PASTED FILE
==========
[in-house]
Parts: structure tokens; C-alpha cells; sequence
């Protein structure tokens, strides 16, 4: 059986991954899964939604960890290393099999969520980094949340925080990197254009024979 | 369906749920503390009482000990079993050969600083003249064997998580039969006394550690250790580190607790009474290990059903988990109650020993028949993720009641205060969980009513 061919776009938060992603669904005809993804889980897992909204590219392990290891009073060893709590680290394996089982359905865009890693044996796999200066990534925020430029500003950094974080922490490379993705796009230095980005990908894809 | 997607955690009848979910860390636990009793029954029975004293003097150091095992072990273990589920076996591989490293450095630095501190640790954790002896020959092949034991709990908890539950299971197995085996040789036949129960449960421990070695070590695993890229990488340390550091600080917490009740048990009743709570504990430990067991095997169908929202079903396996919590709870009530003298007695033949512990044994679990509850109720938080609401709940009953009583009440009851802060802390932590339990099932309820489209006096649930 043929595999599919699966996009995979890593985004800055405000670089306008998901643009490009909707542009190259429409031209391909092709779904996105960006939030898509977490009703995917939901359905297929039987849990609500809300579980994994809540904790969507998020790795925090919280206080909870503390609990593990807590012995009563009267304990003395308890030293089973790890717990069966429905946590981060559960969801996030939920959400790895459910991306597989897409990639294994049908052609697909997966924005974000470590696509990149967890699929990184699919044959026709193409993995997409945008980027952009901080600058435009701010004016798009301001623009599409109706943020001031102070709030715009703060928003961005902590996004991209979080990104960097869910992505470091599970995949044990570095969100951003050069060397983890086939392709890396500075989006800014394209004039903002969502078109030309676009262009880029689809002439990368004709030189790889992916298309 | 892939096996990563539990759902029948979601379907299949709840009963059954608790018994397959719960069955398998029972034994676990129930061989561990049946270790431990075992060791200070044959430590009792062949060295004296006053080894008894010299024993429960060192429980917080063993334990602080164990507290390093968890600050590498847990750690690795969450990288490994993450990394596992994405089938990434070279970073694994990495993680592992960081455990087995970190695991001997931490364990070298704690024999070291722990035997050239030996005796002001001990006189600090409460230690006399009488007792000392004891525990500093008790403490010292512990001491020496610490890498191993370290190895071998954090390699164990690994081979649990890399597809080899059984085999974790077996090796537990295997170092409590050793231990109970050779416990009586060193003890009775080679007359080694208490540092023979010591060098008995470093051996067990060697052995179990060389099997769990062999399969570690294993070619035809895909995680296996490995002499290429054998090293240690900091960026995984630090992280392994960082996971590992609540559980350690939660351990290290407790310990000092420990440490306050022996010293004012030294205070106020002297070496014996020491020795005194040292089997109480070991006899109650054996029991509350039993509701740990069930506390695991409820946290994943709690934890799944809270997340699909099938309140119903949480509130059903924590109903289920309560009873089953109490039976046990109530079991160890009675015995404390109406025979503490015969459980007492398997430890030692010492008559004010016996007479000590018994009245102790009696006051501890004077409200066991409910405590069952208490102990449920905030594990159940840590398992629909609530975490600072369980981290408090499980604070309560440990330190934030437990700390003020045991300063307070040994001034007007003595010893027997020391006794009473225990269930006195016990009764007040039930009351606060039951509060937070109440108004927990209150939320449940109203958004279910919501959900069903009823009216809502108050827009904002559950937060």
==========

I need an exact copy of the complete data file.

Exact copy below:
[in-house]
Parts: structure tokens; C-alpha cells; sequence
């Protein structure tokens, strides 16, 4: 059986991954899964939604960890290393099999969520980094949340925080990197254009024979 | 369906749920503390009482000990079993050969600083003249064997998580039969006394550690250790580190607790009474290990059903988990109650020993028949993720009641205060969980009513 061919776009938060992603669904005809993804889980897992909204590219392990290891009073060893709590680290394996089982359905865009890693044996796999200066990534925020430029500003950094974080922490490379993705796009230095980005990908894809 | 997607955690009848979910860390636990009793029954029975004293003097150091095992072990273990589920076996591989490293450095630095501190640790954790002896020959092949034991709990908890539950299971197995085996040789036949129960449960421990070695070590695993890229990488340390550091600080917490009740048990009743709570504990430990067991095997169908929202079903396996919590709870009530003298007695033949512990044994679990509850109720938080609401709940009953009583009440009851802060802390932590339990099932309820489209006096649930 043929595999599919699966996009995979890593985004800055405000670089306008998901643009490009909707542009190259429409031209391909092709779904996105960006939030898509977490009703995917939901359905297929039987849990609500809300579980994994809540904790969507998020790795925090919280206080909870503390609990593990807590012995009563009267304990003395308890030293089973790890717990069966429905946590981060559960969801996030939920959400790895459910991306597989897409990639294994049908052609697909997966924005974000470590696509990149967890699929990184699919044959026709193409993995997409945008980027952009901080600058435009701010004016798009301001623009599409109706943020001031102070709030715009703060928003961005902590996004991209979080990104960097869910992505470091599970995949044990570095969100951003050069060397983890086939392709890396500075989006800014394209004039903002969502078109030309676009262009880029689809002439990368004709030189790889992916298309 | 892939096996990563539990759902029948979601379907299949709840009963059954608790018994397959719960069955398998029972034994676990129930061989561990049946270790431990075992060791200070044959430590009792062949060295004296006053080894008894010299024993429960060192429980917080063993334990602080164990507290390093968890600050590498847990750690690795969450990288490994993450990394596992994405089938990434070279970073694994990495993680592992960081455990087995970190695991001997931490364990070298704690024999070291722990035997050239030996005796002001001990006189600090409460230690006399009488007792000392004891525990500093008790403490010292512990001491020496610490890498191993370290190895071998954090390699164990690994081979649990890399597809080899059984085999974790077996090796537990295997170092409590050793231990109970050779416990009586060193003890009775080679007359080694208490540092023979010591060098008995470093051996067990060697052995179990060389099997769990062999399969570690294993070619035809895909995680296996490995002499290429054998090293240690900091960026995984630090992280392994960082996971590992609540559980350690939660351990290290407790310990000092420990440490306050022996010293004012030294205070106020002297070496014996020491020795005194040292089997109480070991006899109650054996029991509350039993509701740990069930506390695991409820946290994943709690934890799944809270997340699909099938309140119903949480509130059903924590109903289920309560009873089953109490039976046990109530079991160890009675015995404390109406025979503490015969459980007492398997430890030692010492008559004010016996007479000590018994009245102790009696006051501890004077409200066991409910405590069952208490102990449920905030594990159940840590398992629909609530975490600072369980981290408090499980604070309560440990330190934030437990700390003020045991300063307070040994001034007007003595010893027997020391006794009473225990269930006195016990009764007040039930009351606060039951509060937070109440108004927990209150939320449940109203958004279910919501959900069903009823009216809502108050827009904002559950937060």